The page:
Today I’m looking for stocks with the potential to deliver a reliable dividend growth and decent capital gains.
One of the companies on my radar is a stock owned by star fund manager Neil Woodford. The other is a FTSE 250 stock where the boss owns 39% of the shares. Is either of these companies a buy?
Skin in the game
Chief executive Mark Coombs owns 39% of the shares of FTSE 250 asset manager Ashmore Group (LSE: ASHM). There’s no doubt that Mr Coombs has plenty of skin in the game, but it’s less clear to me whether the shares are attractive for outside investors.
The company’s performance in recent months has been strong. Assets under management (AUM) rose by $2.8bn to $58.7bn during the last quarter, thanks to a mix of investor inflows and investment gains. Over the last 12 months, AUM has risen by 12%.
However, this is partly a result of strengthening conditions in the emerging markets in which Ashmore invests. It’s not clear to me whether the firm’s funds have significantly outperformed their underlying markets. The firm invests in a complex mix of currencies, debt and equities. For outside investors, it’s very difficult to get an idea of how well the firm’s products are really performing.
I’d say that Ashmore definitely provides a useful service to institutional investors looking for exposure to emerging markets. But I’m not sure how attractive it is for shareholders. Although the stock offers a tempting 4.8% dividend yield, the shares have only risen by 10% over the last five years. By contrast, the FTSE 250 has gained 76% over the same period. In my view, the problem is that the firm’s performance is closely linked to macro factors beyond management’s control.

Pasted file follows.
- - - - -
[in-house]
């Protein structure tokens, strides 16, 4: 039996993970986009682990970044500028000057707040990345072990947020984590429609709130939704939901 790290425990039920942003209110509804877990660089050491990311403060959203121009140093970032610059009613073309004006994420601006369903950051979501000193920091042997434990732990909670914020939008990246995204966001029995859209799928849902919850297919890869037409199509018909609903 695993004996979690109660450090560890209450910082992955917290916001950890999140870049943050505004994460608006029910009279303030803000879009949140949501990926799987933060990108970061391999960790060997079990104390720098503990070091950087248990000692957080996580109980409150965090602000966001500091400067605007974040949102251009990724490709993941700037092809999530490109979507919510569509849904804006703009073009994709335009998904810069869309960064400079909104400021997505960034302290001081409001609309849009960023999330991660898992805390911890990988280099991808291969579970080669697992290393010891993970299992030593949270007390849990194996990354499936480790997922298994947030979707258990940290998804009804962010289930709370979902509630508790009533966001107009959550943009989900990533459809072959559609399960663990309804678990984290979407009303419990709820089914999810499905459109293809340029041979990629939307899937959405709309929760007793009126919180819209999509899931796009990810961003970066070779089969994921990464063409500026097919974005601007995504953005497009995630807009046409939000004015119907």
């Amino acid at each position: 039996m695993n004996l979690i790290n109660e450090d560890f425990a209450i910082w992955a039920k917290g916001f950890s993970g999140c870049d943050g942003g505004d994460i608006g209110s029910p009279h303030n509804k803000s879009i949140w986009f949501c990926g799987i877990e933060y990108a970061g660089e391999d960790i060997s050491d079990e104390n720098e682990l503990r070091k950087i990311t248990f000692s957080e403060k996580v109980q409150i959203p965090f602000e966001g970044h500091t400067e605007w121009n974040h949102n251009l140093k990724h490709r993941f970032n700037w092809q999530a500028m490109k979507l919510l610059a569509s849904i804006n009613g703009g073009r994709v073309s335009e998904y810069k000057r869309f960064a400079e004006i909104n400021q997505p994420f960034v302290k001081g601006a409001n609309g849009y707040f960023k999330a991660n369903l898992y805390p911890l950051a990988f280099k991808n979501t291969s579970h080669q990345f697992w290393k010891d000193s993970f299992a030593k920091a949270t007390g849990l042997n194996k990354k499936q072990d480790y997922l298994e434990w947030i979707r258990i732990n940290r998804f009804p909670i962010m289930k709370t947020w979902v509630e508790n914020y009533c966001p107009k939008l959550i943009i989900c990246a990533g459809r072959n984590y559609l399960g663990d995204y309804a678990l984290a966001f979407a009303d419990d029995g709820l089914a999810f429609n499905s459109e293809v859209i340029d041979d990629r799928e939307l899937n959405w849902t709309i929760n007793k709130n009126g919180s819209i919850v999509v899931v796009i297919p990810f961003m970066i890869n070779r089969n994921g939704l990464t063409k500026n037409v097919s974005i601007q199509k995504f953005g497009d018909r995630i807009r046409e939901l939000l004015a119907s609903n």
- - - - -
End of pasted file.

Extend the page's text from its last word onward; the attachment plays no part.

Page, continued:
However, Ashmore seems to be on a roll at the moment. Mr Coombs said today that investor allocations to emerging markets remain “significantly underweight”. Further gains may be possible, but I don’t see this as a long-term hold.
A newcomer with potential
Neil Woodford backed the 2015 flotation of IT infrastructure group Softcat (LSE: SCT). His Equity Income Fund remains a shareholder in this FTSE 250 firm.
While it’s new to the public markets, Softcat has been trading since 1987. The group provides data centre, networking and security solutions for public sector and corporate customers.
This is clearly a growing sector of the market. Softcat appears to be benefitting from this trend. Sales have risen from £395.8m in 2013, to £672.4m in 2016. Profits have followed, climbing from £20.6m in 2013 to £33.2m last year.
The firm benefits from very strong financial foundations. Net cash was £46.6m at the end of January, and the firm has a strong track record of generating free cash flow to fund dividends and expansion.
Softcat stock currently trades on a forecast P/E of 19 with a prospective yield of 3.2%. Although that’s not obviously cheap, I think this is a good quality business that could easily grow into its current valuation. I’d be happy to buy at current levels.
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Roland Head has no position in any shares mentioned. The Motley Fool UK has no position in any of the shares mentioned. Views expressed on the companies mentioned in this article are those of the writer and therefore may differ from the official recommendations we make in our subscription services such as Share Advisor, Hidden Winners and Pro. Here at The Motley Fool we believe that considering a diverse range of insights makes us better investors.